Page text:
Lately there was talk of a group of parents wanting to appeal to the MOE for chess to recognise as an official sport.
Though I commend the noble effort of the group, some doubts linger in my mind:
How does having more children playing chess raise the stature of the game here in Singapore?
How does it increase the popularity of the game here? Will chess be as popular as that in Indonesia, India and other countries?
Here is my opinion. Throughout the countries that are promoting chess from age 6 onwards, we have several institutions like Chess-in-the-Schools program, the Susan Polgar academy in the US, while in the UK Michael Basman and Malcolm Pein also championed the Chess in Schools & Communities project. Lately we have Kasparov starting Chess for Schools in the EU. The Scholastic chess ( chess in primary and secondary school) model is being seen as the most likely model to propagate chess interest amongst the populace.
Sadly, the results of these noble efforts do not commensurate. The situation is quite the same in the countries that have chess in school programs - the high dropout rate, little focus on the children's chess well-being after they've grown out of the game, lack of well-funded activities to stimulate the child's interest once they realise that chess is not about winning trophies and looking good for mum and dad while the picture is taken. When the success of winning disappears, so does the enthusiasm.
Witness the shrinking of secondary schools offering chess as a CCA, notable ones like ACS Baker have closed and some are following suit owing to poor attendences. However, this is mainly due to the school's policy on branding chess as a non-core CCA, which I hope MOE will overhaul for the benefit of our flagging chess community.
If we are to study how chess flourished in the old Soviet Union, where it was Lenin who fashioned the use of chess to keep the population mentally active, some lessons can be learnt. A good junior program taught by strong player/coaches in the Palace of Young Pioneers (much like our community clubs), competitions with Grandmasters in the White Rook tournament where a team from a republic pits itself against a known Grandmaster in a simultaneous match. After that, there's lots of activities in the form of chess clubs where enthusiasts meet to share their interests, stories, analysis of games and what not. When these adults get into positions in high places, it is only natural that they become prospective officials and sponsors for the game, continuing the funding for such chess activites thus maintaining the healthy pool of chess fans. Grandmasters and masters have jobs producing games for magazines, or retire as coaches for the next generation and their livelihood is well cared for. Others who are not as proficient get to enjoy the tournament games, trying out the ideas learnt in their own tournaments. So the culture of chess is hereby preserved, but only if chess promotion does not stop short at the school level alone.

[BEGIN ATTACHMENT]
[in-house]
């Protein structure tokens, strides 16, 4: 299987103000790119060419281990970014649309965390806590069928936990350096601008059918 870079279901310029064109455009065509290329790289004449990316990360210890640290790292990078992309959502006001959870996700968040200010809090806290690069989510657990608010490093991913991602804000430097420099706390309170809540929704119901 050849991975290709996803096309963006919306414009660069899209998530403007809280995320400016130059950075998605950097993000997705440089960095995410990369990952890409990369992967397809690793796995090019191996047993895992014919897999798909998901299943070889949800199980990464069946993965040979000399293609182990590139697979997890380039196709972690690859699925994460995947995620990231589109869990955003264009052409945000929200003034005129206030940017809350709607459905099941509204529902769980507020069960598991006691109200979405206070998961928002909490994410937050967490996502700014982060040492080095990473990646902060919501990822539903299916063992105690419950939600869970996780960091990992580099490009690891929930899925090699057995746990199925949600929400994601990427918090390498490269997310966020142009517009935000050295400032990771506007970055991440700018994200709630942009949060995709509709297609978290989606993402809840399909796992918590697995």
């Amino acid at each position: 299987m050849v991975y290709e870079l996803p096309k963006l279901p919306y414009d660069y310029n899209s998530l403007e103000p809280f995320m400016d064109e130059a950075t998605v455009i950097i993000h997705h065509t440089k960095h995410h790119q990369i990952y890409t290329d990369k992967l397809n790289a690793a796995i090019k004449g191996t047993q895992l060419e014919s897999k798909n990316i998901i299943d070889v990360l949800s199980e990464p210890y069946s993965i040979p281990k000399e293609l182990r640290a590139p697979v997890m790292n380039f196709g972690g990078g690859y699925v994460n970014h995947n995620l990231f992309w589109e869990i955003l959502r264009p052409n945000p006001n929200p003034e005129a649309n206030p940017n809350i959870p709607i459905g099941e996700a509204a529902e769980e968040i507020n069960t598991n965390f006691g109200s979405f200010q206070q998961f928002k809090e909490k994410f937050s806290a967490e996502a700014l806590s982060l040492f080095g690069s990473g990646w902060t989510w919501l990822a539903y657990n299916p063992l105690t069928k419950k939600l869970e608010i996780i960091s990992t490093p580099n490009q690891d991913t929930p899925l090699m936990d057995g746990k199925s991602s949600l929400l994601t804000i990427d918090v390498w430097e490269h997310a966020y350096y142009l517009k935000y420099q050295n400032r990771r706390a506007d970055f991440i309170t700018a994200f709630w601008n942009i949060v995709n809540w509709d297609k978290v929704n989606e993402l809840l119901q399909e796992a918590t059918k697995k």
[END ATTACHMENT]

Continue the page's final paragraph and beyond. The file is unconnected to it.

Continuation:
Our current chess scene for adults amount to 5-6 individual tournaments at most, with the National Championship, Rating tournament and the year-end Singapore Open. This pales in contrast to our neighbours Malaysia who apparently does much more for the seniors in terms of the DATCC weekly leagues, the 3 international level KL, Malaysian and Penang Opens and several weekend tournaments for the adults. There's also a good number of informal chess clubs formed amongst the youths, evident by the number of blogs on chess there. Hence I'd say that the Malaysians are on the right track in promoting the culture of playing chess amongst the young and elderly, while in Singapore there is really nothing much happening that will motivate the young adults from continuing to play.
My past articles have shown that we did have a vibrant chess culture in Singapore back in the late 70's and early 80's often dominated with a good mix of young and old adults and some children. Today I see many adult foreigners who are taking our places in the tournaments. Though the prize money is not great, what is sad is that few are keen to take part purely for the game's sake rather than seeking to claim a prize. Of course there are demands on everyone's schedule, but I think this is mainly an excuse simply because the conditions to entice them out of retirement are not attractive enough. We will need more iconic events I guess before we do coax them. Perhaps Anand should visit Singapore?? Or Carlsen??